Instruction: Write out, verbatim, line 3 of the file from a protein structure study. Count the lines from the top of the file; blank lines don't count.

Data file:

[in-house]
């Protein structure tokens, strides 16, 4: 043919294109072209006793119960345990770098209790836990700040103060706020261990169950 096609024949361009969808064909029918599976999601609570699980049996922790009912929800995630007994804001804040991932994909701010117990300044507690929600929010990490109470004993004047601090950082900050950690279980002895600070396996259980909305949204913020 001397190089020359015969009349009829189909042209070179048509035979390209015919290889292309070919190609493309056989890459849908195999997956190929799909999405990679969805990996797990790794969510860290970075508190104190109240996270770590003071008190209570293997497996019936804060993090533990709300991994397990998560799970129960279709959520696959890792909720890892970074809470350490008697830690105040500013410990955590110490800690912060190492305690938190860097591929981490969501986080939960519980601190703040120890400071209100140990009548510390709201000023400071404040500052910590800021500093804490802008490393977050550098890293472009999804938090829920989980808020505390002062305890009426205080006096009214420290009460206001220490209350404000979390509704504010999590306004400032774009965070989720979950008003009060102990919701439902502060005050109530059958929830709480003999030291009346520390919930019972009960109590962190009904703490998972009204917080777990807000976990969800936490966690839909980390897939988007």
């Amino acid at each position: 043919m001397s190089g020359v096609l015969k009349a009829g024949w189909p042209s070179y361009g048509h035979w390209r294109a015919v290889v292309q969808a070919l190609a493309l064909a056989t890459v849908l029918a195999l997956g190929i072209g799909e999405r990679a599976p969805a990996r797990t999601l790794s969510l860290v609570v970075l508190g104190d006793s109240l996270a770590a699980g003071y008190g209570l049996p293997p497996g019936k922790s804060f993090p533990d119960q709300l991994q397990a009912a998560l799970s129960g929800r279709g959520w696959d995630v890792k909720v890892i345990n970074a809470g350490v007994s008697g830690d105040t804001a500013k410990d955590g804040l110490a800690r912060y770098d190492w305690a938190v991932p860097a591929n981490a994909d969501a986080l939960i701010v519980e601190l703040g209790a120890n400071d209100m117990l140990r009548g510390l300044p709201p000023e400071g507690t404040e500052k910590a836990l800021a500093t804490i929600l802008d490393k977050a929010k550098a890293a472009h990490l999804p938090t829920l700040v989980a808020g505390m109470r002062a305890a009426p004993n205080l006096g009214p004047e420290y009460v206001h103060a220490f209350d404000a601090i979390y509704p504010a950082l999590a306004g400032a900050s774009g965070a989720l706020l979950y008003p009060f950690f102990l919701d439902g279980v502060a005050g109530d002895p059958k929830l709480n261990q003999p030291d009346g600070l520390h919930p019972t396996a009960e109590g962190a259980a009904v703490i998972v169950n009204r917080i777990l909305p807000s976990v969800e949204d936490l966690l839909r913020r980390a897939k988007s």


């Amino acid at each position: 043919m001397s190089g020359v096609l015969k009349a009829g024949w189909p042209s070179y361009g048509h035979w390209r294109a015919v290889v292309q969808a070919l190609a493309l064909a056989t890459v849908l029918a195999l997956g190929i072209g799909e999405r990679a599976p969805a990996r797990t999601l790794s969510l860290v609570v970075l508190g104190d006793s109240l996270a770590a699980g003071y008190g209570l049996p293997p497996g019936k922790s804060f993090p533990d119960q709300l991994q397990a009912a998560l799970s129960g929800r279709g959520w696959d995630v890792k909720v890892i345990n970074a809470g350490v007994s008697g830690d105040t804001a500013k410990d955590g804040l110490a800690r912060y770098d190492w305690a938190v991932p860097a591929n981490a994909d969501a986080l939960i701010v519980e601190l703040g209790a120890n400071d209100m117990l140990r009548g510390l300044p709201p000023e400071g507690t404040e500052k910590a836990l800021a500093t804490i929600l802008d490393k977050a929010k550098a890293a472009h990490l999804p938090t829920l700040v989980a808020g505390m109470r002062a305890a009426p004993n205080l006096g009214p004047e420290y009460v206001h103060a220490f209350d404000a601090i979390y509704p504010a950082l999590a306004g400032a900050s774009g965070a989720l706020l979950y008003p009060f950690f102990l919701d439902g279980v502060a005050g109530d002895p059958k929830l709480n261990q003999p030291d009346g600070l520390h919930p019972t396996a009960e109590g962190a259980a009904v703490i998972v169950n009204r917080i777990l909305p807000s976990v969800e949204d936490l966690l839909r913020r980390a897939k988007s």